Moscow demands an answer from NATO on troop reinforcements

NATO has basically completed its militarily assimilation of the territories neighboring Russia. Source: Reuters

NATO has basically completed its militarily assimilation of the territories neighboring Russia. Source: Reuters

Russia has demanded that NATO explain its plans to bolster the numbers of alliance troops in Eastern Europe. Foreign Minister Sergei Lavrov says that the terms of Russia’s relations with the alliance preclude an expansion of forces in the region.

Russia has demanded that NATO explain its plans for increasing the numbers of alliance troops in Eastern Europe. According to statements made by Foreign Minister Sergei Lavrov on April 2, Russia believes its relations with NATO stipulate that there should be no additional permanent military presence in Eastern Europe.

"We are not only expecting answers from NATO, but answers that will be based fully on respect for the rules we agreed upon," said the minister.

A little earlier, at a meeting in Brussels on April 1, the foreign ministers of 28 NATO countries decided to "raise the level of defense of Eastern European allies in the context of the Russian-Ukrainian crisis." Allied Commander of NATO General Philip Breedlove confirmed that the alliance is already working on a plan to reinforce the defenses of these countries by April 15.

In response to NATO's growing eastern flank, Russia is forced to take security measures, said Russia's permanent representative to NATO Alexander Grushko at a meeting with Russian media representatives at his residence in Brussels in the evening of April 2.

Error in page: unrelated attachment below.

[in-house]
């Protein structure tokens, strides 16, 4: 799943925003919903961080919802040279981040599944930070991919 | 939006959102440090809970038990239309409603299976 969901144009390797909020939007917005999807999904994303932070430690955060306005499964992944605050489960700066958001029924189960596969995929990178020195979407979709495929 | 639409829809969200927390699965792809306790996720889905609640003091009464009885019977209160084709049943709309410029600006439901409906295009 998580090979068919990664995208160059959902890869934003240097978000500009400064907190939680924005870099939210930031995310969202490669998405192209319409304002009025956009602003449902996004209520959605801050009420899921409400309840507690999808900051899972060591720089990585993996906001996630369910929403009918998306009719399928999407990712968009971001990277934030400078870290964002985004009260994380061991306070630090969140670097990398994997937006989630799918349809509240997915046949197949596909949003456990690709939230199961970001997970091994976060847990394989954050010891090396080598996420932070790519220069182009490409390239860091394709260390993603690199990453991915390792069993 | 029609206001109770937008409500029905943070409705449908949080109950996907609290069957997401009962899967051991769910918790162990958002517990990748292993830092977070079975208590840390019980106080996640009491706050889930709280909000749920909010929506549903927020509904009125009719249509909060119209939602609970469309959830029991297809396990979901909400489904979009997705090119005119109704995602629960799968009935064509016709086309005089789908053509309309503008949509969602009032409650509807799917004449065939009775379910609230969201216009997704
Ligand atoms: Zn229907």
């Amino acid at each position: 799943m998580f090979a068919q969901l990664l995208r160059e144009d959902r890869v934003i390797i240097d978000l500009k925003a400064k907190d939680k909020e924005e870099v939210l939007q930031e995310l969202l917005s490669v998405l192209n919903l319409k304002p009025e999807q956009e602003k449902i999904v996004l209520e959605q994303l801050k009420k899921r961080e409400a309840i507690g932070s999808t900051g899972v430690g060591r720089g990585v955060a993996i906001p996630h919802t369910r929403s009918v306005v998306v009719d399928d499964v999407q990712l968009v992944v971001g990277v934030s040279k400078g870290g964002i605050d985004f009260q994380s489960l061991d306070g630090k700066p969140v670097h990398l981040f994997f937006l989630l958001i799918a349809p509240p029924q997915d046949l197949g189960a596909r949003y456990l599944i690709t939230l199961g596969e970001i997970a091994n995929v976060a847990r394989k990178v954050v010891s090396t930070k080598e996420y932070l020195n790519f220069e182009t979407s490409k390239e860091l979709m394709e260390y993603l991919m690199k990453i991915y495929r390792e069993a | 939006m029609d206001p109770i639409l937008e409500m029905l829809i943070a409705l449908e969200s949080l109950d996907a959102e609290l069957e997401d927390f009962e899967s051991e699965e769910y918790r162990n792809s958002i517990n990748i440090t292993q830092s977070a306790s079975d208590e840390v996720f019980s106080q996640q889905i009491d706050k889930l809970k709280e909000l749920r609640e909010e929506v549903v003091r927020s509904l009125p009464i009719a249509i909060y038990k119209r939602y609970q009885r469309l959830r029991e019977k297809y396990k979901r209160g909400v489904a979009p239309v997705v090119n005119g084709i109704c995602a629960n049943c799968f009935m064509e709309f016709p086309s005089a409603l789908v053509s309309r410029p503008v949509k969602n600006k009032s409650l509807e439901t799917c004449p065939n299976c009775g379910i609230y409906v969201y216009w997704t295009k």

Whatever NATO does to reinforce its eastern borders, "on our side, we will do everything necessary both politically and militarily to reliably ensure our safety," he said.

According to Grushko, NATO has basically completed its militarily assimilation of the territories neighboring Russia.

"In particular, airfields and the network of ports have been modernized. In 2009, the Baltic States and Poland were fully integrated into NATO defense plans, said Grushko.

“Last year the Steadfast Jazz exercise was held, during which steps were worked out for restoring territorial integrity in the event of external aggression. They were held under Article 5 of the Washington Treaty, which is a indisputably a scenario from the era of confrontation," said the Russian permanent representative.

"In addition, military bases were created in Bulgaria, Romania and Poland, missile defense sites are being built in Romania and Poland, and air patrols are now flying constantly in the Baltic States. At the same time NATO countries are trying to say that all these measures comply with their commitments in the NATO-Russia Founding Act to refrain from stationing further substantial combat forces on a permanent basis."

Grushko believes that the concerns expressed by the alliance countries in connection with the situation in Ukraine are absolutely unfounded. Moreover, military forces are being reinforced in the area adjacent to the Kaliningrad Region, where Russia has made a major contribution to guaranteeing security in recent years by substantially reducing armaments.

Russia has withdrawn hundreds of units of heavy weaponry from the region, including tanks, artillery systems, and armored personnel carriers, and reduced the number of military installations.